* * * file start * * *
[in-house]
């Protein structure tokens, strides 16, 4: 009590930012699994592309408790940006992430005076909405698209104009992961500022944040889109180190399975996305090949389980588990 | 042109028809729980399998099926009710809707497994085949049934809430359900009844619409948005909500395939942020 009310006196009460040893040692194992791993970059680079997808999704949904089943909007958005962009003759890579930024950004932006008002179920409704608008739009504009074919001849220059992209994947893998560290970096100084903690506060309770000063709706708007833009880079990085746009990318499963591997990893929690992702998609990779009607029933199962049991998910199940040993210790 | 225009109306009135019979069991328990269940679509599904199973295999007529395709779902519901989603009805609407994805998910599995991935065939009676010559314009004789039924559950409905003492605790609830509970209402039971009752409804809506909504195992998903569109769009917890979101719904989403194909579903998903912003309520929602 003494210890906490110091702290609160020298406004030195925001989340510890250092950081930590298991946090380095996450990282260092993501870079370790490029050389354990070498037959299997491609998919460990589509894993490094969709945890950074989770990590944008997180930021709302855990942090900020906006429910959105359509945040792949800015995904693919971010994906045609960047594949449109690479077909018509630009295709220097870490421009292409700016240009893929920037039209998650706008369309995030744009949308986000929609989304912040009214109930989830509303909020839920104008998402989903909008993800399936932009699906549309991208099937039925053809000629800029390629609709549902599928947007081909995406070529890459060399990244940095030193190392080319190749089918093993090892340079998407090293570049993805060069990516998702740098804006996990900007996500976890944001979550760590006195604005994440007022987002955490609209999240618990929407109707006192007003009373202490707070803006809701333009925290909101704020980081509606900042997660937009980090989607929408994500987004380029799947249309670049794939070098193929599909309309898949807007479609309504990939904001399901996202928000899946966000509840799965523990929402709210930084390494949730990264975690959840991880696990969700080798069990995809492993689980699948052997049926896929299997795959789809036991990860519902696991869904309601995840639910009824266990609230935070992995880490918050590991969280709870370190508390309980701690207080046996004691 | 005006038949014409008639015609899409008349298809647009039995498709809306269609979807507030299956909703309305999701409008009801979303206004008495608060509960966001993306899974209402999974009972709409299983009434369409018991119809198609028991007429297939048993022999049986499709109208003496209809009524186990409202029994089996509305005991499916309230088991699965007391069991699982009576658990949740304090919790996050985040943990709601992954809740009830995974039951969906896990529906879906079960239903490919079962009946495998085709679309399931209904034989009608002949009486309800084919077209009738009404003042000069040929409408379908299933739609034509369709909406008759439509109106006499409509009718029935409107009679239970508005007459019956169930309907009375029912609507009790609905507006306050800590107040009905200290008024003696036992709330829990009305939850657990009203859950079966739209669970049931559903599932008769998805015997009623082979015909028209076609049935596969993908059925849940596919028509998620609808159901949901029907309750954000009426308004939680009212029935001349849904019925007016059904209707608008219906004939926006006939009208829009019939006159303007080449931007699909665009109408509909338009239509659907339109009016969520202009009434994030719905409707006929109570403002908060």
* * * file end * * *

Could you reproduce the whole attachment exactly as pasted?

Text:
[in-house]
């Protein structure tokens, strides 16, 4: 009590930012699994592309408790940006992430005076909405698209104009992961500022944040889109180190399975996305090949389980588990 | 042109028809729980399998099926009710809707497994085949049934809430359900009844619409948005909500395939942020 009310006196009460040893040692194992791993970059680079997808999704949904089943909007958005962009003759890579930024950004932006008002179920409704608008739009504009074919001849220059992209994947893998560290970096100084903690506060309770000063709706708007833009880079990085746009990318499963591997990893929690992702998609990779009607029933199962049991998910199940040993210790 | 225009109306009135019979069991328990269940679509599904199973295999007529395709779902519901989603009805609407994805998910599995991935065939009676010559314009004789039924559950409905003492605790609830509970209402039971009752409804809506909504195992998903569109769009917890979101719904989403194909579903998903912003309520929602 003494210890906490110091702290609160020298406004030195925001989340510890250092950081930590298991946090380095996450990282260092993501870079370790490029050389354990070498037959299997491609998919460990589509894993490094969709945890950074989770990590944008997180930021709302855990942090900020906006429910959105359509945040792949800015995904693919971010994906045609960047594949449109690479077909018509630009295709220097870490421009292409700016240009893929920037039209998650706008369309995030744009949308986000929609989304912040009214109930989830509303909020839920104008998402989903909008993800399936932009699906549309991208099937039925053809000629800029390629609709549902599928947007081909995406070529890459060399990244940095030193190392080319190749089918093993090892340079998407090293570049993805060069990516998702740098804006996990900007996500976890944001979550760590006195604005994440007022987002955490609209999240618990929407109707006192007003009373202490707070803006809701333009925290909101704020980081509606900042997660937009980090989607929408994500987004380029799947249309670049794939070098193929599909309309898949807007479609309504990939904001399901996202928000899946966000509840799965523990929402709210930084390494949730990264975690959840991880696990969700080798069990995809492993689980699948052997049926896929299997795959789809036991990860519902696991869904309601995840639910009824266990609230935070992995880490918050590991969280709870370190508390309980701690207080046996004691 | 005006038949014409008639015609899409008349298809647009039995498709809306269609979807507030299956909703309305999701409008009801979303206004008495608060509960966001993306899974209402999974009972709409299983009434369409018991119809198609028991007429297939048993022999049986499709109208003496209809009524186990409202029994089996509305005991499916309230088991699965007391069991699982009576658990949740304090919790996050985040943990709601992954809740009830995974039951969906896990529906879906079960239903490919079962009946495998085709679309399931209904034989009608002949009486309800084919077209009738009404003042000069040929409408379908299933739609034509369709909406008759439509109106006499409509009718029935409107009679239970508005007459019956169930309907009375029912609507009790609905507006306050800590107040009905200290008024003696036992709330829990009305939850657990009203859950079966739209669970049931559903599932008769998805015997009623082979015909028209076609049935596969993908059925849940596919028509998620609808159901949901029907309750954000009426308004939680009212029935001349849904019925007016059904209707608008219906004939926006006939009208829009019939006159303007080449931007699909665009109408509909338009239509659907339109009016969520202009009434994030719905409707006929109570403002908060």